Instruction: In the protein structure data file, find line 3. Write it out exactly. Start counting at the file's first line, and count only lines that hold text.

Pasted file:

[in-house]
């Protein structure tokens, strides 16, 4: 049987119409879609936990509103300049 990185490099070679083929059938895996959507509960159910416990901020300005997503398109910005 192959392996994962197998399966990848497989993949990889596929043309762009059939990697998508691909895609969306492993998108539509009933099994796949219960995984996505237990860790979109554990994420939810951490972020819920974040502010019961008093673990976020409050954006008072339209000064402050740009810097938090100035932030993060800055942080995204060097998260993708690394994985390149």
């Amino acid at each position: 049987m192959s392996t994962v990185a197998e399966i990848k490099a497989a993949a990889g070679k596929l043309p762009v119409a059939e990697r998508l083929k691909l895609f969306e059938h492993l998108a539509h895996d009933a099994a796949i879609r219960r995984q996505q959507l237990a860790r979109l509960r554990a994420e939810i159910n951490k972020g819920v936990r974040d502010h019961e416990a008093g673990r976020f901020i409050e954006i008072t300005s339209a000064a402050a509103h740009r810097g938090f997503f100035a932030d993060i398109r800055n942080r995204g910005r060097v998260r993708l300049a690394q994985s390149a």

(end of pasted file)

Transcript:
């Amino acid at each position: 049987m192959s392996t994962v990185a197998e399966i990848k490099a497989a993949a990889g070679k596929l043309p762009v119409a059939e990697r998508l083929k691909l895609f969306e059938h492993l998108a539509h895996d009933a099994a796949i879609r219960r995984q996505q959507l237990a860790r979109l509960r554990a994420e939810i159910n951490k972020g819920v936990r974040d502010h019961e416990a008093g673990r976020f901020i409050e954006i008072t300005s339209a000064a402050a509103h740009r810097g938090f997503f100035a932030d993060i398109r800055n942080r995204g910005r060097v998260r993708l300049a690394q994985s390149a």